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Firms could be hit with higher costs of Euro regulation

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Senior European regulators are pushing for financial services firms in member states, including the UK, to pay more towards the cost of their expanding regulatory remits.

The European Securities and Markets Authority, the European Insurance and Occupational Pensions Authority and the European Banking Authority were set up in January 2011. Known as European supervisory authorities, their role is to create a single EU rulebook for financial services, but experts say their remit is expanding from drafting legislation to oversight of national regulators.

The bodies currently receive 60 per cent of their total funding from member states, and 40 per cent from the European Union.

The Financial Conduct Authority is set to contribute £890,000 from its budget in 2013 towards the cost of European regulation, while the Prudential Regulation Authority is set to pay £896,000.

Esma chairman Steven Maijoor told a recent public hearing on financial supervision in the EU that its current funding model creates a tension between strengthening both EU and national regulation, as it implies more funding for European regulators means less for national regulators.

He says: “The way we are now funded appears to have become an important problem for the development of Esma. Possible solutions to consider here are decreasing the level of funding by national competent authorities and increasing funding from the EU budget, or from market participants. On the latter, while we are already partly funded by market participants, not all Esma activities directly related to market participants are yet funded by them.”

His comments echo those made by Eiopa chairman Gabriel Bernardino, who says in order to strengthen Eiopa’s independence, a “partial financing by levying fees on the industry” should be looked at.

UK financial services firms have seen significant increases in regulatory costs in recent years. The FCA and the PRA have a combined total budget for 2013/14 of £646.3m, a 15 per cent incrasse on the FSA budget of £559.8m for 2012/13. Advisers are seeing a 15.5 per cent increase in regulatory fees from £32.8m in 2012/13 to £37.9m in 2013/14.

Lansons director of regulatory consulting Richard Hobbs says he could imagine a scenario where last-minute EU budget negotiations result in a marginal amount of extra funding for European regulators from the EU, with the rest of the costs falling on the industry.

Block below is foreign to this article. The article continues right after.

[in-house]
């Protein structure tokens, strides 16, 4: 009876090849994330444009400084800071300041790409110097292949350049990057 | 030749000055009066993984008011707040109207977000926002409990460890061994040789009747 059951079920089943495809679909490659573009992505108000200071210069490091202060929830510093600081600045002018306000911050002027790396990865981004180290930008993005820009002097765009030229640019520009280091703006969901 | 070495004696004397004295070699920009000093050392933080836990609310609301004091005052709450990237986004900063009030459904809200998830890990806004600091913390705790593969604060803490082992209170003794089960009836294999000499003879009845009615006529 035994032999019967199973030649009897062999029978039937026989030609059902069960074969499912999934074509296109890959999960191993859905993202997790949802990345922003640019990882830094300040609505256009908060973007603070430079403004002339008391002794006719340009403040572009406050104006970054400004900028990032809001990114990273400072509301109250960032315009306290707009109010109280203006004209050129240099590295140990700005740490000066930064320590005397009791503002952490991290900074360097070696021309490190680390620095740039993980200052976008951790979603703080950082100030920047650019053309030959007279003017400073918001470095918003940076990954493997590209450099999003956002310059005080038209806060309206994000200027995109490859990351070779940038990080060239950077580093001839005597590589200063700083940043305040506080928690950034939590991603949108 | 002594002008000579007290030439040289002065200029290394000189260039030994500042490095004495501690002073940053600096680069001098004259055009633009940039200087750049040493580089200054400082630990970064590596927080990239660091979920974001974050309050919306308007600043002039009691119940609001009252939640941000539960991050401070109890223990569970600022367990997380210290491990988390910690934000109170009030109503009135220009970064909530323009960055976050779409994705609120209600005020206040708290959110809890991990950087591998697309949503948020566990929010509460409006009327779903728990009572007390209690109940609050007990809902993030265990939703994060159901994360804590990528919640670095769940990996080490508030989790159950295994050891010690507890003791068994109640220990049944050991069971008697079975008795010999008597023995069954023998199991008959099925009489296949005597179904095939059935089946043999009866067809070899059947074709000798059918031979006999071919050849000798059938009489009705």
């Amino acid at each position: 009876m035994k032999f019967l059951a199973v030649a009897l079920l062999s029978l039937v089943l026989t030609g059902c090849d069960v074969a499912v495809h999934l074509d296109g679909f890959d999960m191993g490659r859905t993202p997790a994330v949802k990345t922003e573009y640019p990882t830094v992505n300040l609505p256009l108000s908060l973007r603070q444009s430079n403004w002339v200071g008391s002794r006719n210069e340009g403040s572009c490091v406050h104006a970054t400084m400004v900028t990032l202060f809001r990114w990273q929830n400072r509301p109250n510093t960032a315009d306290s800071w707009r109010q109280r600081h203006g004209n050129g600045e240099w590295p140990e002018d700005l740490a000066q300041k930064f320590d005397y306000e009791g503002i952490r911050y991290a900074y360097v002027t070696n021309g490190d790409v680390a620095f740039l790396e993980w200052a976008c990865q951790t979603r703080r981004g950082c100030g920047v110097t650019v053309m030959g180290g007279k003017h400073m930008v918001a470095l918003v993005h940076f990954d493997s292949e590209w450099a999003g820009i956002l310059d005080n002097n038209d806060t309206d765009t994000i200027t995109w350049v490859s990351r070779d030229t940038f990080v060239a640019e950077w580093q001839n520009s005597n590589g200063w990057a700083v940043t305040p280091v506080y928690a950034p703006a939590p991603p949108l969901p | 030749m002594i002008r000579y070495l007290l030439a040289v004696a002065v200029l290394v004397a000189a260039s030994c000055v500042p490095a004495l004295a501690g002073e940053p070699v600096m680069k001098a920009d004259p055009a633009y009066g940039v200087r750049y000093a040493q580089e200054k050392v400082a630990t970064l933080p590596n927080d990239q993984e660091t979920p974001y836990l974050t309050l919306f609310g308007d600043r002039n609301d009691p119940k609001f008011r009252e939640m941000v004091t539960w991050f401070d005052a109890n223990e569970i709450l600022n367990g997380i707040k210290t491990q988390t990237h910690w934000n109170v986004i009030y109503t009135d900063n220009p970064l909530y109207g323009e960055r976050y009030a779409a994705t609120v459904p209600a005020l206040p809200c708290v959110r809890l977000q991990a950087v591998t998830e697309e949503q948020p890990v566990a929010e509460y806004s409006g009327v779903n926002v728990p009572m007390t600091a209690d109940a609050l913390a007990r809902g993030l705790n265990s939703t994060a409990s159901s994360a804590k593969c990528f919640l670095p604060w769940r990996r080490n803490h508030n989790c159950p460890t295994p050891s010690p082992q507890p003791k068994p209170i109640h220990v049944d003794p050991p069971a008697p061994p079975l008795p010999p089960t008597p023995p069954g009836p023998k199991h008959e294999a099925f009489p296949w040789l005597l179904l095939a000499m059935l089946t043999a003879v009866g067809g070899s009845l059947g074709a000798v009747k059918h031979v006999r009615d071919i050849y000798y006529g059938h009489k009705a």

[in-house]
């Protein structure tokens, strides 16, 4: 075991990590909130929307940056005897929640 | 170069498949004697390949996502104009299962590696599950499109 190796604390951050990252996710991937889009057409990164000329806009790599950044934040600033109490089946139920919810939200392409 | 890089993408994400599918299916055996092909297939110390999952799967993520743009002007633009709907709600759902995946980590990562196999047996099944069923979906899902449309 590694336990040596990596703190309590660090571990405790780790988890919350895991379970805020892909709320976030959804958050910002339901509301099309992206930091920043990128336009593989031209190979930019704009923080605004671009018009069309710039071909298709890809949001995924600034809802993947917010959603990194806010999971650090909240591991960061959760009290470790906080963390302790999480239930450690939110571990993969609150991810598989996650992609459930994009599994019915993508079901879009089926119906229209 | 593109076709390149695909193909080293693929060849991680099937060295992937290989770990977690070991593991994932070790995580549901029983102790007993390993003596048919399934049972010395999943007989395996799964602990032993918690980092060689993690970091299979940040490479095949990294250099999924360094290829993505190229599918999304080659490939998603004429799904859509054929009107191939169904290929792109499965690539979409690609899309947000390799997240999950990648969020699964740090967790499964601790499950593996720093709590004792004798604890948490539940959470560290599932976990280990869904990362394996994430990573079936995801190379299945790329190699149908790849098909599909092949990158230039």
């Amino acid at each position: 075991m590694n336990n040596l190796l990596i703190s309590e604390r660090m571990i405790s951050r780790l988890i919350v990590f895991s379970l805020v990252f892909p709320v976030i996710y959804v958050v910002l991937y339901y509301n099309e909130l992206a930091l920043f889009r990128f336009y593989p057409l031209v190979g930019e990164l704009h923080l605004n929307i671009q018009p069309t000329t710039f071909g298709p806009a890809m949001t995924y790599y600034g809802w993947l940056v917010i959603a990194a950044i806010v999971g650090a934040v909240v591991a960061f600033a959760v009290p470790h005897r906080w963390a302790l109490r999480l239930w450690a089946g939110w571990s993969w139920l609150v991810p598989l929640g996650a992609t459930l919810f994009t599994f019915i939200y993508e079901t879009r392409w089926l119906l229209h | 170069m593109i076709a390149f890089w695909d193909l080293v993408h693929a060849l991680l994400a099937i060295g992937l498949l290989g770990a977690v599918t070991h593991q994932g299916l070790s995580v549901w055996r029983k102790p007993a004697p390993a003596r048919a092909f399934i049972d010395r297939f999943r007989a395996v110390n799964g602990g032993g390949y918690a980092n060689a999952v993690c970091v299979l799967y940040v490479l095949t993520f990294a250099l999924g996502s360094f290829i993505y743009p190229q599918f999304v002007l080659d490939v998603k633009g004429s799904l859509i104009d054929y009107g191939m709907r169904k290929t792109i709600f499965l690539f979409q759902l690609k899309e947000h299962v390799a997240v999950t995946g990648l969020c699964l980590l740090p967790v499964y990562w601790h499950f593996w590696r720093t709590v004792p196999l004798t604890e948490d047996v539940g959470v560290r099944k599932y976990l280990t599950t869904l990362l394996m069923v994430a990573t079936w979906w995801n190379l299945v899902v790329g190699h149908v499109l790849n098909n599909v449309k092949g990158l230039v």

Philip J Milton & Company managing director Philip Milton says: “This would be yet another levy by unelected, unwanted entities in Europe.”

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Comments

There are 4 comments at the moment, we would love to hear your opinion too.

  1. I thought that Mr Cameron had opted out of a lot of this, but his actions that he wanted so much credit for seem to have been a lot of gun but not much powder.

  2. So what will be the implications for 2014/15 fees given a 30% reduction in IFA’s and 50% reduction in Bank advisers. That is a big chunk of lost revenue for the FCA that the remaining will have to pay and now a proposed additional cost!

  3. Stephen Rowland 6th June 2013 at 10:30 am

    We all know what’s going to happen – Fines will go up for any little misdemeanour & the end game is to get rid of Advice by hook or by crook ( literally!)

    It will get to the stage (soon) where there is more Compliance / Regulators as a Industry than there are practicioner’s / Advisers!

    How can this situation be left to carry on before someone at the top (hopefully in this country) realises that the Financial Services sector is in meltdown!

    We all know the government want to lessen the Financial Services GDP rate against Manufacturing – but do they really need to trash the goose that laid (in the past anyway) the golden egg?

    An absolute travesty to ordinary Clients & Advisors throughout the UK who have lost their jobs to gold plated EEC rules & regulation red tape.

  4. Bigger fleas have smaller fleas upon their backs to bite’em. And smaller fleas have smaller flea , and so ad infinitem.
    Vote UKIP!

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